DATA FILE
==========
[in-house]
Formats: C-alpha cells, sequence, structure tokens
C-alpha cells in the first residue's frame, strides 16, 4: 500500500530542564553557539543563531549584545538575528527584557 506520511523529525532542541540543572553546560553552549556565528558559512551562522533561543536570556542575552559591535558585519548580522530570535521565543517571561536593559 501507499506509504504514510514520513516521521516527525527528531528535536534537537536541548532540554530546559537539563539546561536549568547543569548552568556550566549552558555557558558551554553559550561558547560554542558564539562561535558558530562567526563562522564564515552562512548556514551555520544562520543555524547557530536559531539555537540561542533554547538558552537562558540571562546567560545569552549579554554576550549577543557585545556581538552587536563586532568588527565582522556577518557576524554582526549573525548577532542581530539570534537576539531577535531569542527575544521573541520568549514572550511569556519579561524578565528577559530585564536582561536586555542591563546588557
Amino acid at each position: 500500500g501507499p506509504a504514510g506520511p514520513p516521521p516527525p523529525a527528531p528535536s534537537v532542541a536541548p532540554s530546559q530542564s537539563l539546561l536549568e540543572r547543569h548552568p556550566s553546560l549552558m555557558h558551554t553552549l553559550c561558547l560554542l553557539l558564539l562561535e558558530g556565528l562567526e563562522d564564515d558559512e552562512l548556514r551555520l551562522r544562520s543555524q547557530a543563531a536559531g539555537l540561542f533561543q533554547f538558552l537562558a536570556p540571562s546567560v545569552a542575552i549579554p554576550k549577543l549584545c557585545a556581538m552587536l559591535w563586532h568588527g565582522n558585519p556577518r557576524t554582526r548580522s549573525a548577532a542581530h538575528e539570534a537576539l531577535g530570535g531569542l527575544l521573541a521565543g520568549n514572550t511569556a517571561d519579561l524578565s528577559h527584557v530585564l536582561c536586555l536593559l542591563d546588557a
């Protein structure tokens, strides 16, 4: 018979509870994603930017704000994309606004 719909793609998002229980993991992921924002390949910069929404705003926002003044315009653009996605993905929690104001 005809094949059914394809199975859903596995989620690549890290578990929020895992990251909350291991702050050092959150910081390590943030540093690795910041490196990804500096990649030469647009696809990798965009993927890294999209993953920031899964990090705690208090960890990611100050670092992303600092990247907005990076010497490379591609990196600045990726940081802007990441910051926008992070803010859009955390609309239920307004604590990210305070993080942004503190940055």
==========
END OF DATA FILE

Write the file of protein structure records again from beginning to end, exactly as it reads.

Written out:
[in-house]
Formats: C-alpha cells, sequence, structure tokens
C-alpha cells in the first residue's frame, strides 16, 4: 500500500530542564553557539543563531549584545538575528527584557 506520511523529525532542541540543572553546560553552549556565528558559512551562522533561543536570556542575552559591535558585519548580522530570535521565543517571561536593559 501507499506509504504514510514520513516521521516527525527528531528535536534537537536541548532540554530546559537539563539546561536549568547543569548552568556550566549552558555557558558551554553559550561558547560554542558564539562561535558558530562567526563562522564564515552562512548556514551555520544562520543555524547557530536559531539555537540561542533554547538558552537562558540571562546567560545569552549579554554576550549577543557585545556581538552587536563586532568588527565582522556577518557576524554582526549573525548577532542581530539570534537576539531577535531569542527575544521573541520568549514572550511569556519579561524578565528577559530585564536582561536586555542591563546588557
Amino acid at each position: 500500500g501507499p506509504a504514510g506520511p514520513p516521521p516527525p523529525a527528531p528535536s534537537v532542541a536541548p532540554s530546559q530542564s537539563l539546561l536549568e540543572r547543569h548552568p556550566s553546560l549552558m555557558h558551554t553552549l553559550c561558547l560554542l553557539l558564539l562561535e558558530g556565528l562567526e563562522d564564515d558559512e552562512l548556514r551555520l551562522r544562520s543555524q547557530a543563531a536559531g539555537l540561542f533561543q533554547f538558552l537562558a536570556p540571562s546567560v545569552a542575552i549579554p554576550k549577543l549584545c557585545a556581538m552587536l559591535w563586532h568588527g565582522n558585519p556577518r557576524t554582526r548580522s549573525a548577532a542581530h538575528e539570534a537576539l531577535g530570535g531569542l527575544l521573541a521565543g520568549n514572550t511569556a517571561d519579561l524578565s528577559h527584557v530585564l536582561c536586555l536593559l542591563d546588557a
């Protein structure tokens, strides 16, 4: 018979509870994603930017704000994309606004 719909793609998002229980993991992921924002390949910069929404705003926002003044315009653009996605993905929690104001 005809094949059914394809199975859903596995989620690549890290578990929020895992990251909350291991702050050092959150910081390590943030540093690795910041490196990804500096990649030469647009696809990798965009993927890294999209993953920031899964990090705690208090960890990611100050670092992303600092990247907005990076010497490379591609990196600045990726940081802007990441910051926008992070803010859009955390609309239920307004604590990210305070993080942004503190940055």